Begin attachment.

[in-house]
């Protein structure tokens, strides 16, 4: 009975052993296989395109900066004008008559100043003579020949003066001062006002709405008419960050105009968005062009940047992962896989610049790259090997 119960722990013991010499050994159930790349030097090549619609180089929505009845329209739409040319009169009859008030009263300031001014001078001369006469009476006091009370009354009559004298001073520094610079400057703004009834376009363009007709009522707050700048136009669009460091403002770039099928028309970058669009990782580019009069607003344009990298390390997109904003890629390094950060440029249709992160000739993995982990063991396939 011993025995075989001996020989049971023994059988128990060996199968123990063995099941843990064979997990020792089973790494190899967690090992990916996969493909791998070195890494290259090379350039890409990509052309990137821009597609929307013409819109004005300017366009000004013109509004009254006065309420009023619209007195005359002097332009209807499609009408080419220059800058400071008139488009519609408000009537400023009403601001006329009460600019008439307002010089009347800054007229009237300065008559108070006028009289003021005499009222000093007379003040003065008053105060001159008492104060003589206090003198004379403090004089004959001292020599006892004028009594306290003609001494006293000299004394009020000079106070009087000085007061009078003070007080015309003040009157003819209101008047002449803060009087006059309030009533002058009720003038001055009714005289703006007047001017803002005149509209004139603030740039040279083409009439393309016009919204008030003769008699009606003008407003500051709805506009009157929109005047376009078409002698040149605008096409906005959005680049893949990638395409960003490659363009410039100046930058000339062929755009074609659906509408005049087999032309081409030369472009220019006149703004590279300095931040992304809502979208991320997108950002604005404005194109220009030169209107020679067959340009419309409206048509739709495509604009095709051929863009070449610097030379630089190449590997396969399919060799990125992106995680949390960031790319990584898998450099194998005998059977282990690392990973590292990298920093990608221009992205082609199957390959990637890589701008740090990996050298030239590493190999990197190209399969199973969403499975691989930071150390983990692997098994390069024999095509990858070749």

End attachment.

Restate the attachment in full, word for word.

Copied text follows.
[in-house]
């Protein structure tokens, strides 16, 4: 009975052993296989395109900066004008008559100043003579020949003066001062006002709405008419960050105009968005062009940047992962896989610049790259090997 119960722990013991010499050994159930790349030097090549619609180089929505009845329209739409040319009169009859008030009263300031001014001078001369006469009476006091009370009354009559004298001073520094610079400057703004009834376009363009007709009522707050700048136009669009460091403002770039099928028309970058669009990782580019009069607003344009990298390390997109904003890629390094950060440029249709992160000739993995982990063991396939 011993025995075989001996020989049971023994059988128990060996199968123990063995099941843990064979997990020792089973790494190899967690090992990916996969493909791998070195890494290259090379350039890409990509052309990137821009597609929307013409819109004005300017366009000004013109509004009254006065309420009023619209007195005359002097332009209807499609009408080419220059800058400071008139488009519609408000009537400023009403601001006329009460600019008439307002010089009347800054007229009237300065008559108070006028009289003021005499009222000093007379003040003065008053105060001159008492104060003589206090003198004379403090004089004959001292020599006892004028009594306290003609001494006293000299004394009020000079106070009087000085007061009078003070007080015309003040009157003819209101008047002449803060009087006059309030009533002058009720003038001055009714005289703006007047001017803002005149509209004139603030740039040279083409009439393309016009919204008030003769008699009606003008407003500051709805506009009157929109005047376009078409002698040149605008096409906005959005680049893949990638395409960003490659363009410039100046930058000339062929755009074609659906509408005049087999032309081409030369472009220019006149703004590279300095931040992304809502979208991320997108950002604005404005194109220009030169209107020679067959340009419309409206048509739709495509604009095709051929863009070449610097030379630089190449590997396969399919060799990125992106995680949390960031790319990584898998450099194998005998059977282990690392990973590292990298920093990608221009992205082609199957390959990637890589701008740090990996050298030239590493190999990197190209399969199973969403499975691989930071150390983990692997098994390069024999095509990858070749």